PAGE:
By developing a stronger understanding of what works and what does not in combatting child marriage, policymakers and civil society leaders will be better equipped to end child marriage. Senior Fellow Gayle Tzemach Lemmon and Research Associate Lynn S. ElHarake identify the drivers of child marriage and the factors that can curb it.
The U.S. system for taxing corporate profits is outdated, ineffective at raising revenue, and creates perverse incentives for companies to shelter profits overseas. It is also, for most U.S. companies most of the time, a pretty good deal, which is one of the big reasons why any serious overhaul will be so difficult to achieve.
CFR Senior Fellow Steven A. Cook outlines the risk factors and warning signs of a solvency crisis in Egypt in this Contingency Planning Memorandum and offers policy options to prevent such a crisis or mitigate its consequences.
To advise state and local government on how best to use private investment and build more critical infrastructure in a cost-effective way, Heidi Crebo-Rediker recommends the federal government create a new advisory unit within the Treasury Department called "Infrastructure USA."
Benn Steil and Dinah Walker argue that the ECB's bank stress tests will roil rather than calm markets if recapitalization funds are not set aside in advance, as they were in the case of the highly successful U.S. tests in 2009.
Charles Berger argues that the United States should fund the establishment of a permanent terrorist rehabilitation institution in Yemen, providing a critical counterterrorism partner with a needed strategic capability to counter al-Qaeda in the Arabian Peninsula and forming the cornerstone of a strengthened intelligence-sharing relationship.
Daniel S. Markey examines Pakistan's complex role in U.S. foreign policy and advocates for a two-pronged approach that works to confront and quarantine immediate threats to regional security while simultaneously attempting to integrate Pakistan into the broader U.S. agenda in Asia.
Tod Lindberg defends the concept of the international community. At its best, the international community represents the embodiment of liberal normative ideals exerting an influence on international politics, though its many invocations may fall short in encapsulating this ideal.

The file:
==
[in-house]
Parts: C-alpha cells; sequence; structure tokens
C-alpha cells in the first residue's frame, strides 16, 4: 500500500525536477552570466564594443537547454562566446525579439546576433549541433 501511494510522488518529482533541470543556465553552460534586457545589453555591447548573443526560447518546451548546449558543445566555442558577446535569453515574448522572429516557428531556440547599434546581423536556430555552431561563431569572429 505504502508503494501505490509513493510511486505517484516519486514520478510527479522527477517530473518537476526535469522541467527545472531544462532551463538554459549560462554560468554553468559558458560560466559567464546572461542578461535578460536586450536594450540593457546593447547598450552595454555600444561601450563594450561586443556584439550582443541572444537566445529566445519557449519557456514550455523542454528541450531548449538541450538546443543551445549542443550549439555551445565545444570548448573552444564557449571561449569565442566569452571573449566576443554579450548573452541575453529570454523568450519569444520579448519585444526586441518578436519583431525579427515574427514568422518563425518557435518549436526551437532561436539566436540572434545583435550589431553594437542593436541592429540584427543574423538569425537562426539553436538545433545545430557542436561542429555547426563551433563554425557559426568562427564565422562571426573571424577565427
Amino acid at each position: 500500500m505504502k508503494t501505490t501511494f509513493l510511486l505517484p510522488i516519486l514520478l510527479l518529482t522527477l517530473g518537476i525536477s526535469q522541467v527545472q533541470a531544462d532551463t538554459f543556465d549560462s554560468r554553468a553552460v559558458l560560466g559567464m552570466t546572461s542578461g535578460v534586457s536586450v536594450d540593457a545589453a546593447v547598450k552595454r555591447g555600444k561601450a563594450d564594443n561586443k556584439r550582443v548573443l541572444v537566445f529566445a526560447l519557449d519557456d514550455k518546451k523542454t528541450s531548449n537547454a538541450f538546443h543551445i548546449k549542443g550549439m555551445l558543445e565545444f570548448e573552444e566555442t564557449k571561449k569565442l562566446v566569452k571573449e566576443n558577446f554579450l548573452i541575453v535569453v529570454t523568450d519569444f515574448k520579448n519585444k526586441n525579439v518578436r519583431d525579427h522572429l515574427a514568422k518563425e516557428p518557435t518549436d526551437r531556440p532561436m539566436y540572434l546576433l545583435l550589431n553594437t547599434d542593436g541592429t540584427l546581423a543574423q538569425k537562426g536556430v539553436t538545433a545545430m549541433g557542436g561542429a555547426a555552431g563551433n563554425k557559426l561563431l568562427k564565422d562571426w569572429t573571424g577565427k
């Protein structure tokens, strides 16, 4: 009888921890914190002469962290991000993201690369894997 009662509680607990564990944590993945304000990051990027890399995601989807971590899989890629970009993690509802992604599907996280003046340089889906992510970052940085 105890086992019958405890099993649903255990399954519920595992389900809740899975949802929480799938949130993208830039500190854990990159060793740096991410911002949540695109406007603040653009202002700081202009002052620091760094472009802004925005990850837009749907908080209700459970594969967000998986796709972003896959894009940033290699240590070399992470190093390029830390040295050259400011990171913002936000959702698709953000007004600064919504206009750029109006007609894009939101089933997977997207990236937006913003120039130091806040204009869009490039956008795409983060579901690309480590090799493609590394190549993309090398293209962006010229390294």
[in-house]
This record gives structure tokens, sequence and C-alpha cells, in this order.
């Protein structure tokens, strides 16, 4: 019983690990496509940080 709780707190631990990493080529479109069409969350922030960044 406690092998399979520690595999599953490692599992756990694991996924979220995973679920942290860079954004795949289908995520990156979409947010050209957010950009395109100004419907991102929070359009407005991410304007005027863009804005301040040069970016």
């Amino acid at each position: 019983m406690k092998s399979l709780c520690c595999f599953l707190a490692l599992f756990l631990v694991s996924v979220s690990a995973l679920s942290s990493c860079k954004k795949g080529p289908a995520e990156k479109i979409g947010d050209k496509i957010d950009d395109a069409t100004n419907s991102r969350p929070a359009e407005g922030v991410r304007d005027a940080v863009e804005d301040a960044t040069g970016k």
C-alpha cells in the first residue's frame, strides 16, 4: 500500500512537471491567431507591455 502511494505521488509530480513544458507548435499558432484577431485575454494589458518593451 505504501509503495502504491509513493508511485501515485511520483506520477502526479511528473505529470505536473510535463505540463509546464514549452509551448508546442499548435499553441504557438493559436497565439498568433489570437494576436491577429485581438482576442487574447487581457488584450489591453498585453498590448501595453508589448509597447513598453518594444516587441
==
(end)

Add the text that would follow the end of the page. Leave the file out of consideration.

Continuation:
Elliott Abrams argues that U.S. policy toward the Israeli-Palestinian peace process should focus on pragmatic, achievable goals rather than raising expectations for a comprehensive peace settlement that is not now attainable.
The Center for Preventive Action's annual Preventive Priorities Survey (PPS) evaluates ongoing and potential conflicts based on their likelihood of occurring in the coming year and their impact on U.S. interests. The PPS aims to help the U.S. policymaking community prioritize competing conflict prevention and mitigation demands.
Gayle Tzemach Lemmon argues why it is in U.S. interests to create an American development bank that invests in small- and medium-sized businesses, including those owned by women, in the world's least-developed and newly emerging economies.
The scorecard infographic and accompanying progress report, "Trading Up: U.S. Trade and Investment Policy," analyzes the overall health of the U.S. economy by focusing on shifts in global trade and foreign direct investment in the United States.
The authors argue that it is essential to begin working now to expand and establish rules and norms governing armed drones, thereby creating standards of behavior that other countries will be more likely to follow.
The author examines Pakistan's complex role in U.S. foreign policy and advocates for a two-pronged approach that works to quarantine threats while integrating Pakistan into the broader U.S. agenda in Asia.